How rent review works
Most leases with terms over five years (and some shorter leases) provide for rent to be reviewed at regular intervals. The lease will set out when the review is to take place and how the new rent is to be arrived at.
Rent review intervals
A 10 or 15 year lease will generally have rent reviews at the end of the fifth year of the term and every five years thereafter. Sometimes the first review will be at an earlier time, perhaps to fit in with the timing of rent reviews of neighbouring premises.
Upwards or downwards?
Traditionally, rent reviews are “upwards only”, meaning that the rent will either stay the same or increase on each review date. However, some newer leases may provide for an “upwards or downwards” review.
The Code for Leasing Business Premises in England and Wales 2007, also known as the Commercial Lease Code, encourages landlords to offer alternatives to the “upwards only” model priced on a risk-adjusted basis. For example, a lease may provide for upward/downwards reviews to market rent with a minimum of the initial rent.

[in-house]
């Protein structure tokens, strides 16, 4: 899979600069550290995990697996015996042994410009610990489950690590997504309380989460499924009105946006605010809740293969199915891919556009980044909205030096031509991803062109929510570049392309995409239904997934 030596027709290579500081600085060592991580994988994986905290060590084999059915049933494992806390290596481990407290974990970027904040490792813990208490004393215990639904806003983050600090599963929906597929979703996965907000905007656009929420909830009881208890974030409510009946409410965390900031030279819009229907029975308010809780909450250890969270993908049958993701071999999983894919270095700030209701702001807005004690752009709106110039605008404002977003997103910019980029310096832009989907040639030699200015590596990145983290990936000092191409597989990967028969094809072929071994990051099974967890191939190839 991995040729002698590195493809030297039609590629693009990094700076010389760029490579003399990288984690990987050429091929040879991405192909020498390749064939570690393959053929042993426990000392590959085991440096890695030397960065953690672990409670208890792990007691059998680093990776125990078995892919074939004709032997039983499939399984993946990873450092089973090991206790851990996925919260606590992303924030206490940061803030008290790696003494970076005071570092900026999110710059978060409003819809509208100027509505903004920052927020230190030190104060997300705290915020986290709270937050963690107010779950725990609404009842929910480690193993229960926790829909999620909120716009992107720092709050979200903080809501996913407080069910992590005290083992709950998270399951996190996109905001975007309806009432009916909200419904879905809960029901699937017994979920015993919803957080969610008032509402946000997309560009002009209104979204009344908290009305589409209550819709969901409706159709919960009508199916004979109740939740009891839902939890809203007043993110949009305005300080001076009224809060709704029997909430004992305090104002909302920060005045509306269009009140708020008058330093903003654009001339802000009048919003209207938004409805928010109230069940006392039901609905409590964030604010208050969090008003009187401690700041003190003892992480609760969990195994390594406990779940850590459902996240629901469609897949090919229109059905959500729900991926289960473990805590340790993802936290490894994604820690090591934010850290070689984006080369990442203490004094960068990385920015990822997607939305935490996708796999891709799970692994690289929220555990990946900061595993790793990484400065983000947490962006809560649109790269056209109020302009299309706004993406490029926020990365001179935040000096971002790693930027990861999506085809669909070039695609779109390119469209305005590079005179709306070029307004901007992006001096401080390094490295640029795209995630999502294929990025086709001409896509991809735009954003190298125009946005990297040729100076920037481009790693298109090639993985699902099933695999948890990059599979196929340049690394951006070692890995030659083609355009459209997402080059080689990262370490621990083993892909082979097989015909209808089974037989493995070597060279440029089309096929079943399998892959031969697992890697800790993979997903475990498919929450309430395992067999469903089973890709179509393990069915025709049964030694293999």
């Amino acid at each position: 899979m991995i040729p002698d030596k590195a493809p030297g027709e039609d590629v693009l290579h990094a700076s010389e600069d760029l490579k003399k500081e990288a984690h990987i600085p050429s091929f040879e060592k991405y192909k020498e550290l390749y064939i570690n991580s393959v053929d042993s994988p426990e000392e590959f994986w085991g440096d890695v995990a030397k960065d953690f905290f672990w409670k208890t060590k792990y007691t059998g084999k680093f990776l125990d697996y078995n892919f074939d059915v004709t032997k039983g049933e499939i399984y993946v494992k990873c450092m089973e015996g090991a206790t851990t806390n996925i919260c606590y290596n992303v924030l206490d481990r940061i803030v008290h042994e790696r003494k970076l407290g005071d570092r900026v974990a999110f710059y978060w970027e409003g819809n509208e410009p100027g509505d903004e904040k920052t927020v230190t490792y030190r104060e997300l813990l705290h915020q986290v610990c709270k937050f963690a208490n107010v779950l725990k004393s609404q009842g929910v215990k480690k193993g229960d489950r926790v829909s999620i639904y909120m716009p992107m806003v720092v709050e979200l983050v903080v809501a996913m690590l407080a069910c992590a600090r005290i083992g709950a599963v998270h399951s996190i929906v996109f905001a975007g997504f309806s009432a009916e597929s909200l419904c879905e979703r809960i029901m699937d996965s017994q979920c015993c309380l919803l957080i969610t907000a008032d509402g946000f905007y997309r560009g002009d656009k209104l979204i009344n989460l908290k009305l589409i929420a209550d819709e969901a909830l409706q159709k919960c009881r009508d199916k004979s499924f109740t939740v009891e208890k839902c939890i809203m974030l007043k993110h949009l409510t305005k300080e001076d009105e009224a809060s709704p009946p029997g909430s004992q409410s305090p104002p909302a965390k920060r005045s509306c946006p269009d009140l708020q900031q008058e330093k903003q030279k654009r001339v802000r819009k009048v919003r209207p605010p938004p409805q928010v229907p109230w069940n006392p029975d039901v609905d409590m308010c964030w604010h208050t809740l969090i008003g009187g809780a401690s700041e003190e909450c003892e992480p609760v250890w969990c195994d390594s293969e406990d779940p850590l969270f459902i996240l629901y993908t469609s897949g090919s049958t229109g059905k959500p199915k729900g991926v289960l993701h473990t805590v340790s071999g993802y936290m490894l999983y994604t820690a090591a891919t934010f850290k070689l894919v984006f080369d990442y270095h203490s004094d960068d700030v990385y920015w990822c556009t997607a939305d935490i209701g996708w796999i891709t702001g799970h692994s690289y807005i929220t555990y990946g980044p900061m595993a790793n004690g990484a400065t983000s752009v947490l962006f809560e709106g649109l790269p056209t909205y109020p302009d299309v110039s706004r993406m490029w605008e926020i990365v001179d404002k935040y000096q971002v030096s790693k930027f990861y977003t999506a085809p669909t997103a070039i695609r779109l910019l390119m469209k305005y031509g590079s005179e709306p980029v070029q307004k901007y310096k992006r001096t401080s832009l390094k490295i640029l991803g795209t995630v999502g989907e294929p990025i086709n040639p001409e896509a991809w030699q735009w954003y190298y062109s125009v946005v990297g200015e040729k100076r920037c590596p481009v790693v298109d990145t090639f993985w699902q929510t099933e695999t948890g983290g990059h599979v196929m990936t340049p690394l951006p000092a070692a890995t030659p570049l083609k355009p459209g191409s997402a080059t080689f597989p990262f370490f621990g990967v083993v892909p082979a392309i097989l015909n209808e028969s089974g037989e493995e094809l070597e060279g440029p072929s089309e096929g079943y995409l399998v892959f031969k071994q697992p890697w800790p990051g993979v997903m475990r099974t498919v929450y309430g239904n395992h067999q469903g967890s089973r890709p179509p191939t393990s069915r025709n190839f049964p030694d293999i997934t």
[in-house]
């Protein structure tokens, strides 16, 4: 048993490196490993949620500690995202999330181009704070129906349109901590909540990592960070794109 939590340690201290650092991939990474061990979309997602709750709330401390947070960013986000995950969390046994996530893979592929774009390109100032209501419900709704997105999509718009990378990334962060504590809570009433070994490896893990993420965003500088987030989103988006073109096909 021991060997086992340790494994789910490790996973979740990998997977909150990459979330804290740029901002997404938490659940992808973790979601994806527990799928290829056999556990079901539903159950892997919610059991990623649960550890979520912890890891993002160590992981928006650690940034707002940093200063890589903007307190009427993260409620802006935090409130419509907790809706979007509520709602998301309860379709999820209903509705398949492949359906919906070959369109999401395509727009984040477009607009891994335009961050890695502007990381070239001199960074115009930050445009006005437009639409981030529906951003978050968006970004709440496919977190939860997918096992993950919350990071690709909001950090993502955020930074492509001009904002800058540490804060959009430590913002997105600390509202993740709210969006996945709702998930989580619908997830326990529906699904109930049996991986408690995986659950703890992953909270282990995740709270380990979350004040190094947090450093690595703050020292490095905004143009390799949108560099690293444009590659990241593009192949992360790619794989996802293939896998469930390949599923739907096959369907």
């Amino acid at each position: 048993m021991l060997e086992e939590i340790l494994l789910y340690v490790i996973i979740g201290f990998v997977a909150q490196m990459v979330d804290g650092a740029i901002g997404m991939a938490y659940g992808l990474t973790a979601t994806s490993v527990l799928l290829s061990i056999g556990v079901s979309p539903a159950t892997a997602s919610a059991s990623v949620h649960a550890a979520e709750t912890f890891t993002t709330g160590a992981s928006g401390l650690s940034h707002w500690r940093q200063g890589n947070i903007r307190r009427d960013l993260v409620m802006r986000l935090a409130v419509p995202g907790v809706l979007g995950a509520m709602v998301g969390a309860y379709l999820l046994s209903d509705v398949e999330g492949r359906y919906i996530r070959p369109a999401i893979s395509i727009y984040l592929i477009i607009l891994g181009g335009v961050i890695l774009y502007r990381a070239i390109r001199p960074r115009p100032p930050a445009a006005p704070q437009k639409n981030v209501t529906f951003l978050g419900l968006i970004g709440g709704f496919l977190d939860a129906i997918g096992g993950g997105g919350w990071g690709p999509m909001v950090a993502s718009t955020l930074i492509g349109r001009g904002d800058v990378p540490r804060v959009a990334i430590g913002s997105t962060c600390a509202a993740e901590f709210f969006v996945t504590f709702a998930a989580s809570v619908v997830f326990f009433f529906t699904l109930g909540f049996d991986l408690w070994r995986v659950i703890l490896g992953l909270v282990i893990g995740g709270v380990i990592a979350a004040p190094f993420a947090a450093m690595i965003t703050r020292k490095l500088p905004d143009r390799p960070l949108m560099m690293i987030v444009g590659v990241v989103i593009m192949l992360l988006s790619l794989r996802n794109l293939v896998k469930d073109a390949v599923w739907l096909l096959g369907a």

Operating the rent review process
Many reviews are concluded informally, by agreement between the landlord and tenant or the surveyors representing them. Sometimes, a more formal process is used, involving the service of a notice by one of the parties to initiate the rent review. If negotiations do not result in agreement between the landlord and tenant, a third party will determine the revised rent and his determination will be binding on the parties.
The new rent is typically recorded in a Rent Review Memorandum which is signed by the parties and stored with (or attached to) the lease.